Originally Posted by

**TwistedOne151** Sorry for the notation, but LaTeX appears to be mostly down.

The endpoints of L are (0,1) and (t,y(t)). Now, we can use the fact that the curve L is given by y as a function y(x) of x to take:

dy=(dy/dx)dx=y'(x)dx, and so our equation then becomes:

∫_{1}^{t}(-5x^3+3y)dx+xy'dx=(t^4-1)/4

∫_{1}^{t}(-5x^3+3y+xy')dx=(t^4-1)/4.

(∫_{1}^{t} means definite integral from 1 to t).

Now, we differentiate both sides with respect to t. Using the fundamental theory of calculus on the left hand side, we get:

(d/dt)∫_{1}^{t}(-5x^3+3y+xy')dx=(d/dt)[(t^4-1)/4].

-5t^3+3y(t)+ty'(t)=t^3

ty'(t)+3y(t)=6t^3.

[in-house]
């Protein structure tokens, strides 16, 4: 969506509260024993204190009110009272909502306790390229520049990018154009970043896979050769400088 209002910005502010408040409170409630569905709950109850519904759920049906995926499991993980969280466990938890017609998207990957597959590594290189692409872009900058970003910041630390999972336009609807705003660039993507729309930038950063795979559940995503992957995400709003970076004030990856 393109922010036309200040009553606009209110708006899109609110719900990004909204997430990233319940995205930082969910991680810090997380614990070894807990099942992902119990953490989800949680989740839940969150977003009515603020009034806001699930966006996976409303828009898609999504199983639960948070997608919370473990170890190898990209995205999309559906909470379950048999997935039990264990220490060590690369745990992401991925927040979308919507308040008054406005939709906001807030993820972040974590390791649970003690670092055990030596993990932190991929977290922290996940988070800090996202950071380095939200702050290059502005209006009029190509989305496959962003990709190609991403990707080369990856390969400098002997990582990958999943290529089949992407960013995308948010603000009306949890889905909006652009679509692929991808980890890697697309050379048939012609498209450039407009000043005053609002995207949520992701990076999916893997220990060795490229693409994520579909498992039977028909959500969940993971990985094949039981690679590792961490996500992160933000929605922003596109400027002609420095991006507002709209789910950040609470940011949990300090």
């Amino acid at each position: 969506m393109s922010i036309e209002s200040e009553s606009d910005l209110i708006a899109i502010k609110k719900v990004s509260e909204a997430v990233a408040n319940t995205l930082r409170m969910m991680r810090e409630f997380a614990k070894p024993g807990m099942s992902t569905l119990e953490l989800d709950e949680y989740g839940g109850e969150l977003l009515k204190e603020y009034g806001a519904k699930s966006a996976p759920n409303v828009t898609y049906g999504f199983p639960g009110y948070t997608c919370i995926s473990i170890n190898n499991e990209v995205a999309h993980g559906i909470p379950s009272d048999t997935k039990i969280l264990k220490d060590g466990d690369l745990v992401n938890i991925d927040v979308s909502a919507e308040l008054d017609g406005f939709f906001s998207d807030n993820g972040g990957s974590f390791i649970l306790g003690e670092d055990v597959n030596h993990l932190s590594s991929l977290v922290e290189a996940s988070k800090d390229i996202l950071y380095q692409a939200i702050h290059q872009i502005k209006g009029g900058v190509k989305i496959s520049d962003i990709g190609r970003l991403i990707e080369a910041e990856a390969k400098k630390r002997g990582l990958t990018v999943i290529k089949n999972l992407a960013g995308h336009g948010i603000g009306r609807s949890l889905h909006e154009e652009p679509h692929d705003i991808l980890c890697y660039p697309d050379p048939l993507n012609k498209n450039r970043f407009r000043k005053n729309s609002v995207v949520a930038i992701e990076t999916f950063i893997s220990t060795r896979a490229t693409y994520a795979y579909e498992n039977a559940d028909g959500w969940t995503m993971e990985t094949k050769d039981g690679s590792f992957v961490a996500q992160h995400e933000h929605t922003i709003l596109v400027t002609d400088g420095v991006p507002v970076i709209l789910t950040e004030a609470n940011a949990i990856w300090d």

Or, renaming the independent variable back to x,

xy'(x)+3y(x)=6x^3.

This is a nonhomogenous first-order linear differential equation, and should probably be solved by finding an integrating factor; in this case, we see it is x^2, as (d/dx)(x^3y)=x^3y'+3x^2y=x^2(xy'+3y),

and so we have:

x^3y'+3x^2y=6x^5

(d/dx)(x^3y)=6x^5

You can integrate with respect to x on both sides (don't forget the constant of integration), and then solve for y. Then find the value of the constant such that y(1)=0, and you have your solution.

--Kevin C.